Stay informed of the most important corona news from home and abroad here.

A large proportion of foreign travelers do not observe home quarantine when they return.

Most people who had to stay in home quarantine for ten days after a trip abroad go outside anyway.

This has emerged from an investigation by the Behavioral Unit of the RIVM and the association for GGDs, care minister Hugo de Jonge wrote to the Lower House on Monday.

Most often they do this to run errands.

The PVV had asked him to provide insight into the reasons why people did not follow the quarantine advice. For almost all countries in the world, travel has been discouraged for months (code orange). Soon it will not be just an advice, but there will be a ten-day quarantine obligation, but only for countries with a very high risk of corona. The House will vote on this next week. The Chamber foresees problems with the enforcement of the obligation.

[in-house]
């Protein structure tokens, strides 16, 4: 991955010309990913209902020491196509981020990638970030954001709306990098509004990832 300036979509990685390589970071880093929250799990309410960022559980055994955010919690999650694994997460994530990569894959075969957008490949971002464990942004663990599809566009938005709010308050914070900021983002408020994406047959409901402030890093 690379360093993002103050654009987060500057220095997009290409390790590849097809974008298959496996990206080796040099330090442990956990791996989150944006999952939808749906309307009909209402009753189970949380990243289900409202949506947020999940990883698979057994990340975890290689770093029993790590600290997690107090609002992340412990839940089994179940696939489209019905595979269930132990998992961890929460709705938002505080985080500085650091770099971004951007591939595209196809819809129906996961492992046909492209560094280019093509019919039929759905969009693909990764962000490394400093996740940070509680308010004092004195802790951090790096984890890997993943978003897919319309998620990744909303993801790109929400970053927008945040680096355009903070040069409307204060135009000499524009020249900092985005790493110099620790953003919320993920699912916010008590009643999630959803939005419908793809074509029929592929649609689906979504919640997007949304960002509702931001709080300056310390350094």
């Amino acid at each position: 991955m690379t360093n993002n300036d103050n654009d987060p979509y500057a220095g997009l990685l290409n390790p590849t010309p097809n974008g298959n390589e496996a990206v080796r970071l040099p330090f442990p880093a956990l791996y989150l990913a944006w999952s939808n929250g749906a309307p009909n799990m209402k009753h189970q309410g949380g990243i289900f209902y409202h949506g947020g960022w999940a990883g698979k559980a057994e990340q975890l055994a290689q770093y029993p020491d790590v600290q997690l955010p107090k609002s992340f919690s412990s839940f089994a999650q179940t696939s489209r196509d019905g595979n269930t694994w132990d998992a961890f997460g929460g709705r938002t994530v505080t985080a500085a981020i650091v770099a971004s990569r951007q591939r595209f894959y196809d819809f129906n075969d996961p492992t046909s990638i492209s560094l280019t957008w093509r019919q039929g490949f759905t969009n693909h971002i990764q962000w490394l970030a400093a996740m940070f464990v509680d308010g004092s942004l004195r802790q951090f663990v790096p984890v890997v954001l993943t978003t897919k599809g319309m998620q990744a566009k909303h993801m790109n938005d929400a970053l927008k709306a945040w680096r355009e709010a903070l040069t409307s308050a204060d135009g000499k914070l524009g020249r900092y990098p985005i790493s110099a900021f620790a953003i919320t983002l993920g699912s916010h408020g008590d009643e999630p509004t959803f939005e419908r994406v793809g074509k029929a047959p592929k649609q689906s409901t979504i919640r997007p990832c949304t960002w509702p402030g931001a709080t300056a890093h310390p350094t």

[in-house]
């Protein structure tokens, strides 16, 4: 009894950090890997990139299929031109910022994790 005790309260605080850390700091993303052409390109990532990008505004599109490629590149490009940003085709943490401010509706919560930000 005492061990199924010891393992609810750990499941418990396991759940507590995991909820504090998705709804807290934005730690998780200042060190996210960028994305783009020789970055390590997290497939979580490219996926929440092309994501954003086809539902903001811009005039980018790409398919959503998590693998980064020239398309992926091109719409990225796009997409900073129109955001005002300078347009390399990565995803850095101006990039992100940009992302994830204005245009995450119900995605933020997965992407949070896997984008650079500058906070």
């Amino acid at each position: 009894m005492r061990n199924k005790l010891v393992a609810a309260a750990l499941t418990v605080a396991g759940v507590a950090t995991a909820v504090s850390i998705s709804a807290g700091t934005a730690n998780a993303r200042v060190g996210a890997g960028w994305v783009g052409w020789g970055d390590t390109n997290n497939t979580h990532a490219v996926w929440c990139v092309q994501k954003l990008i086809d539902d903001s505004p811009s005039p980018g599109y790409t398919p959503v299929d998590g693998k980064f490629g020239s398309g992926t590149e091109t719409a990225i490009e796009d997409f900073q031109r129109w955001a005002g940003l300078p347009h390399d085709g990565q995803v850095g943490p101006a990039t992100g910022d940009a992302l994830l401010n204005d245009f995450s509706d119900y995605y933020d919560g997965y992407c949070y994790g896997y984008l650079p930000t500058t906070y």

Of the 47,254 participants in the study, 1,265 had been abroad in the previous six weeks.

Of them, 41 percent were excluded from the advice for home isolation because of work, school or visiting family in Belgium or Germany.

More than 12 percent did not go outside, but did go to a test on the fifth day after their return.

More than 45 percent of these returnees (573 people) went outside despite the advice.

Most often they did this to go shopping (68 percent) or to get some fresh air (57 percent).

Yet one in three people involved also started working (31 percent), 18 percent walked the dog and 36 percent were outside for another reason.

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Nearly 4,400 corona deaths in January: highest number since May

Doctors determined 4,387 people in January for certain or suspected deaths from COVID-19, the highest number since May.

Researchers from the Central Bureau of Statistics (CBS) report this on Tuesday based on cause of death statements.

(Read more



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Advice OMT: Only